Microsoft today updated Bing Maps with a new routing engine that will make calculating driving directions on the service faster and smarter. Based on theoretical work done by a team at Microsoft Research, the Bing team today switched out its old routing algorithm for its own creation earlier today. According to Microsoft, this new algorithm will calculate routes about twice as fast as the previous one. In addition, developers will now also be able to request up to three alternate routes with a single request (oddly enough, Bing Maps itself does not present you with alternate routes in the way the mapping app on the iPhone does, for example).
While calculating driving directions seems like a pretty mundane task to most of us who use these services virtually every day, routing algorithms are actually pretty complicated. Until now, Microsoft used a modified version of Dijkstra's algorithm.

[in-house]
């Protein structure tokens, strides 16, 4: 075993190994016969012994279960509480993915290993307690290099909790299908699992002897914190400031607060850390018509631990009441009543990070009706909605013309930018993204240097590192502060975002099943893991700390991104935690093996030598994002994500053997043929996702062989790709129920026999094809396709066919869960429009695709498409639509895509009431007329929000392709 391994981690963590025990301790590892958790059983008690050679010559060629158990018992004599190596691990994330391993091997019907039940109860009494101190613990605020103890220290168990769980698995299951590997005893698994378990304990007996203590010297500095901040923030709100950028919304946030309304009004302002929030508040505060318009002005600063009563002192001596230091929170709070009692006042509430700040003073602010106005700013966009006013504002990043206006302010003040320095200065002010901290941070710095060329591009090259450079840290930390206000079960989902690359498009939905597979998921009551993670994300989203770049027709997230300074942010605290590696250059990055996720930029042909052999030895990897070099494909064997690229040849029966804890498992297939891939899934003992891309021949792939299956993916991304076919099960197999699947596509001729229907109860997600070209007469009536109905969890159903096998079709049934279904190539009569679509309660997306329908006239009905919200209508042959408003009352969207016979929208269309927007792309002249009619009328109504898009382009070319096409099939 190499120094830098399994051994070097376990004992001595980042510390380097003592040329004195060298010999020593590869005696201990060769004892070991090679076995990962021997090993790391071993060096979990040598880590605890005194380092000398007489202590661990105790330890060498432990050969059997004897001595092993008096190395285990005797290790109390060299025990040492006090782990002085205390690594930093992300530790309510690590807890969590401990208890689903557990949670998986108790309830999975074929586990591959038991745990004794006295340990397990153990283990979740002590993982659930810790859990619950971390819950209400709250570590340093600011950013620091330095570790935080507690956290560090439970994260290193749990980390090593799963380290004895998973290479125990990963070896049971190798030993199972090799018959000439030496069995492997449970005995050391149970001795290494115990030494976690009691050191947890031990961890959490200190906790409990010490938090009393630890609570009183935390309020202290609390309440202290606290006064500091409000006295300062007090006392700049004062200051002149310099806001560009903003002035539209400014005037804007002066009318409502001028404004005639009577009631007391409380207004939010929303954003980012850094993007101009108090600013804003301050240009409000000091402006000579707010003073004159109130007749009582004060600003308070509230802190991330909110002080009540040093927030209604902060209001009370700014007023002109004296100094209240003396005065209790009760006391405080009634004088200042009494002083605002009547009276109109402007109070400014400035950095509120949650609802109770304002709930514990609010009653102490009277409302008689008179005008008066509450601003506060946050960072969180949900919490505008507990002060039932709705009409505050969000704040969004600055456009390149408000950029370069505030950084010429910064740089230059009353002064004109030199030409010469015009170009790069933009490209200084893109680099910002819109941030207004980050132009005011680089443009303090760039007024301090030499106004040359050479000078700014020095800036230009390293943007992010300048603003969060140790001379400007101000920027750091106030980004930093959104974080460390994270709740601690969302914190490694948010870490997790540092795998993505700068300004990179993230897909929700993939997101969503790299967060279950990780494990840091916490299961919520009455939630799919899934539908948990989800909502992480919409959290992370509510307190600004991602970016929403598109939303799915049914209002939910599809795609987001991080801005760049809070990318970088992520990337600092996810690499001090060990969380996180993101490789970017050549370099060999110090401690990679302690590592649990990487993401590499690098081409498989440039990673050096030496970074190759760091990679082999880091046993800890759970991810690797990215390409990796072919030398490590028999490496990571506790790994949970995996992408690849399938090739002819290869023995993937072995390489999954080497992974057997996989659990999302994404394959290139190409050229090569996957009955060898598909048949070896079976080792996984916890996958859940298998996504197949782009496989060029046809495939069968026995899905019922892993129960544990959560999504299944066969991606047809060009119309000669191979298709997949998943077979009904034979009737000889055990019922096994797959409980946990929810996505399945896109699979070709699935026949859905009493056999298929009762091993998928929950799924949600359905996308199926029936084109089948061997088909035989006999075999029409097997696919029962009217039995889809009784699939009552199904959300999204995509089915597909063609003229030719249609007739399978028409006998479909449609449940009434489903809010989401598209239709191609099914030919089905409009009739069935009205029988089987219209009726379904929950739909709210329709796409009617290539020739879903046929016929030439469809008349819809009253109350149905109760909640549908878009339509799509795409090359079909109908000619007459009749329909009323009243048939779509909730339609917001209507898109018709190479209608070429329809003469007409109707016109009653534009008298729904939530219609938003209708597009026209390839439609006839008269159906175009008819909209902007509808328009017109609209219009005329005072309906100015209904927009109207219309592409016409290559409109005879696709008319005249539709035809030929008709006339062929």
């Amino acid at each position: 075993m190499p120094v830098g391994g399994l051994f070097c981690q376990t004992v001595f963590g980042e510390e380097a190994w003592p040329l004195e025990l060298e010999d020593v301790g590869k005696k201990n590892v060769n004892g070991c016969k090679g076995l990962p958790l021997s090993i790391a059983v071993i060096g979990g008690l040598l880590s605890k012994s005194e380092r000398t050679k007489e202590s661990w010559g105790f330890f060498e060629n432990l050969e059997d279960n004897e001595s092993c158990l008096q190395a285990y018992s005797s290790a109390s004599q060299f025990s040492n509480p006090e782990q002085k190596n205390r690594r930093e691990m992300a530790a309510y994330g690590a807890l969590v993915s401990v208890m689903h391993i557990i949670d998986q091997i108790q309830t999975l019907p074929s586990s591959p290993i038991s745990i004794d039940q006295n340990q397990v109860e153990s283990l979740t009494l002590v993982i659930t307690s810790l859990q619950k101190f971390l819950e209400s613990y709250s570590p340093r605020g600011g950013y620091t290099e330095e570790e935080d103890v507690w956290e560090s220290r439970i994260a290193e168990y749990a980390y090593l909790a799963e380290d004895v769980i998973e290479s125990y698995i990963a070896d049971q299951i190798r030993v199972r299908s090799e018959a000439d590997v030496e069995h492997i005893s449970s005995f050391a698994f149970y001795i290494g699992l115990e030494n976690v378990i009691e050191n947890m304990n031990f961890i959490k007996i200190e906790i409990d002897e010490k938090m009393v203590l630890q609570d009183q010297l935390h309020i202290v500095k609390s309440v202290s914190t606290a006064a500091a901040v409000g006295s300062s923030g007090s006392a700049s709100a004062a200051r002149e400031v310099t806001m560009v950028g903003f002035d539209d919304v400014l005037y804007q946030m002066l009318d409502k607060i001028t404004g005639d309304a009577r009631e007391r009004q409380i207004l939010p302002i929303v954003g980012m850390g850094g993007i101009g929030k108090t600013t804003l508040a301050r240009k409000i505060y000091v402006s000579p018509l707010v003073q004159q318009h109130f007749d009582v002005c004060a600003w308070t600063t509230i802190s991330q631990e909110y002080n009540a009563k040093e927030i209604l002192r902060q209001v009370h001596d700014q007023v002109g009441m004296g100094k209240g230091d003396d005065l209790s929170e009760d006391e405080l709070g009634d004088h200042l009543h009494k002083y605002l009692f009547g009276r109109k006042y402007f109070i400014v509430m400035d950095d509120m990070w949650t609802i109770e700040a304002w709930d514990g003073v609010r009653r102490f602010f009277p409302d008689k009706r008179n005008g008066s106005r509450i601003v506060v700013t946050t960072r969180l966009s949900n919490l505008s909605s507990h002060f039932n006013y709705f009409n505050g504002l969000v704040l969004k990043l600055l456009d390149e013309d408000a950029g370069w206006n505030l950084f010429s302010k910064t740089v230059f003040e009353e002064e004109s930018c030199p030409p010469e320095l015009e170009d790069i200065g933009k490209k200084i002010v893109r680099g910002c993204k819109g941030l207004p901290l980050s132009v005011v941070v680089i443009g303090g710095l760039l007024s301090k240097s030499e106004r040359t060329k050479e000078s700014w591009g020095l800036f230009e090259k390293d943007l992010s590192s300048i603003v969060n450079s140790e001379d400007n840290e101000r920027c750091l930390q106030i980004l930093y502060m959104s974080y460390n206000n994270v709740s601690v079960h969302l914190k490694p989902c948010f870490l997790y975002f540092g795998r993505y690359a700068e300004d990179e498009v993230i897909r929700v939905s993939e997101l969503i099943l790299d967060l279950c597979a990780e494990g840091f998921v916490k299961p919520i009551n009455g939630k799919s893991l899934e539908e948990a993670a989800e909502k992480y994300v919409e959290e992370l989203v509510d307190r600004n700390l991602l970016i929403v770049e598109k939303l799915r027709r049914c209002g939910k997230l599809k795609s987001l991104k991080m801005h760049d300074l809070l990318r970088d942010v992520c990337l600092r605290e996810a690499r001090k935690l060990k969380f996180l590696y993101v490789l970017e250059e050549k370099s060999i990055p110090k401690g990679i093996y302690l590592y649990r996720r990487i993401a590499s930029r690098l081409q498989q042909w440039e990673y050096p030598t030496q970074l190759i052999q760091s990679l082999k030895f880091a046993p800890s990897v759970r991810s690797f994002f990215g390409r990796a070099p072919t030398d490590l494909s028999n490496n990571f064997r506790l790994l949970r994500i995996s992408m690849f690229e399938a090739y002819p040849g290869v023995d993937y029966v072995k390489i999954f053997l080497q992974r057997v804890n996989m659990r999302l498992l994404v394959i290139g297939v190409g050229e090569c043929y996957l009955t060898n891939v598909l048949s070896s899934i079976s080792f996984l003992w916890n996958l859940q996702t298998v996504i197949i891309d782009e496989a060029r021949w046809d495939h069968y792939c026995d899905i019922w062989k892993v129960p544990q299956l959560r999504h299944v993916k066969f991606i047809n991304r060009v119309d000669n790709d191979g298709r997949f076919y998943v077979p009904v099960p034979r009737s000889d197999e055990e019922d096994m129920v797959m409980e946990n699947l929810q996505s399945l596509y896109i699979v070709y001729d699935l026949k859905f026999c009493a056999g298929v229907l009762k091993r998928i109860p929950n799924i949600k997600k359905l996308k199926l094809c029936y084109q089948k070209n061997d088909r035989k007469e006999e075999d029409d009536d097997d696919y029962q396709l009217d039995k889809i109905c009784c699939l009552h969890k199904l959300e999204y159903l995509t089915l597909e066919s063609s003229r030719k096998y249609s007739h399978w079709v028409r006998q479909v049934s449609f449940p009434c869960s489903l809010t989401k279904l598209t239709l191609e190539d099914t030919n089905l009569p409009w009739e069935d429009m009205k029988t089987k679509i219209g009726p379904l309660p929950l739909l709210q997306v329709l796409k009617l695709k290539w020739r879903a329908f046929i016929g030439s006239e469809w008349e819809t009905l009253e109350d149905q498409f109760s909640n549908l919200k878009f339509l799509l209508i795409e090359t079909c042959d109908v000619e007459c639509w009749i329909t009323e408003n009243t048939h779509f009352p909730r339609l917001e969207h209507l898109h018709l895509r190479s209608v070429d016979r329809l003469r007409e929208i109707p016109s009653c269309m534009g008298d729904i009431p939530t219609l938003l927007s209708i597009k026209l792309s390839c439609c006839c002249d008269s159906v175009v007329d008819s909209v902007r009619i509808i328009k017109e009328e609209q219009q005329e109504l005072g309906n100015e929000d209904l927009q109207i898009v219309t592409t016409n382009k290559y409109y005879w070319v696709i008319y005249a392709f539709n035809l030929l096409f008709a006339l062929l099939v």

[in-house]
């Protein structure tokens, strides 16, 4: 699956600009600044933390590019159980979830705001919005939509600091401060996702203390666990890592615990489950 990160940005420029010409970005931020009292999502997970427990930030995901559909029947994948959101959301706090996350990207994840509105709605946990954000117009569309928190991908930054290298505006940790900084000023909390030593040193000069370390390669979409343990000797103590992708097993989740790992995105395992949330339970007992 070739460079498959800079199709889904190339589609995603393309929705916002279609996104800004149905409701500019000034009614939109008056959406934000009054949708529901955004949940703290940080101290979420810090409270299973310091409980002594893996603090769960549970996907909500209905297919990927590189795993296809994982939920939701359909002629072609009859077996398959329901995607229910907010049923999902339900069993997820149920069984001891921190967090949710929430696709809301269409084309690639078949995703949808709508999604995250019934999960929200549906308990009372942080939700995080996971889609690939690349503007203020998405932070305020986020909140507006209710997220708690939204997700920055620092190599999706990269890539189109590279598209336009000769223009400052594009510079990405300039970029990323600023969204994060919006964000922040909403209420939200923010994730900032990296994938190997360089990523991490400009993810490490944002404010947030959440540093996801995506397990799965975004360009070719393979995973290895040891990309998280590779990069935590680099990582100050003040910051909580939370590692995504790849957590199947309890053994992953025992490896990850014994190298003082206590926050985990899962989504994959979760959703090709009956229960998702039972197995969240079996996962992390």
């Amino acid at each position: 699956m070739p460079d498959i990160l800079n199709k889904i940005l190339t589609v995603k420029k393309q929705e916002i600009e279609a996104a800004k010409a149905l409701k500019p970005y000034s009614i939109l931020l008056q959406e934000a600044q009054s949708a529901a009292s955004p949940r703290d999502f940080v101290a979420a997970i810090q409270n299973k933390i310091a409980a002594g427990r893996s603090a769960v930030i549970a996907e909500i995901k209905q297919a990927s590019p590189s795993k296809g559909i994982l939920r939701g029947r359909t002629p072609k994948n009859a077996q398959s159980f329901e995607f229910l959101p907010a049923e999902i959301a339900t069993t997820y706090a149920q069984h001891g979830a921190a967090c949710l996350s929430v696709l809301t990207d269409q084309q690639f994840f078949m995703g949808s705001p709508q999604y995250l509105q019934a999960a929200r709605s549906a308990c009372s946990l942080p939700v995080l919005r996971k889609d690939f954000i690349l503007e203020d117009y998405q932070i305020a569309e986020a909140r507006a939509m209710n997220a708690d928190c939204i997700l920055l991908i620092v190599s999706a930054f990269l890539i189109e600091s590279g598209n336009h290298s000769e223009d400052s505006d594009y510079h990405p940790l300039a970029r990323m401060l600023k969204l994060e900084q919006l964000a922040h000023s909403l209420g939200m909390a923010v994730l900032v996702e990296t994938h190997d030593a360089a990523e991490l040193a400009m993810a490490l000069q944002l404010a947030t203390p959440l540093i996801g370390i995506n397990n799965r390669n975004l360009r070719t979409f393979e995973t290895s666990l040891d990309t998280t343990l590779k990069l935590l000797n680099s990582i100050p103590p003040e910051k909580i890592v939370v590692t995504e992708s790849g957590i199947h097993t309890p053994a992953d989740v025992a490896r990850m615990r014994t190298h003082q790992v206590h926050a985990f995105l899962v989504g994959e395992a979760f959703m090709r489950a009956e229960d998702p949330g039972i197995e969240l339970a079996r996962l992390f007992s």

As the Microsoft Research team notes in its paper, though, most of the existing algorithms focused mostly on driving times (especially in the pre-processing stage that turns the map data into bits that the algorithm can use), but didn't take into account that users now expect walking and biking directions, as well as other features like avoiding traffic jams and U-turns etc. Microsoft then went out to develop a system that makes it faster and easier to incorporate real-time traffic data, for example, and can even handle personalized driving directions (say you drive a truck with height and weight restrictions).
For all the gory details about how this works, have a look at the Microsoft Research paper. As a user, though, the main advantage here is speed, as well as the promise of more personalized routing directions in the future.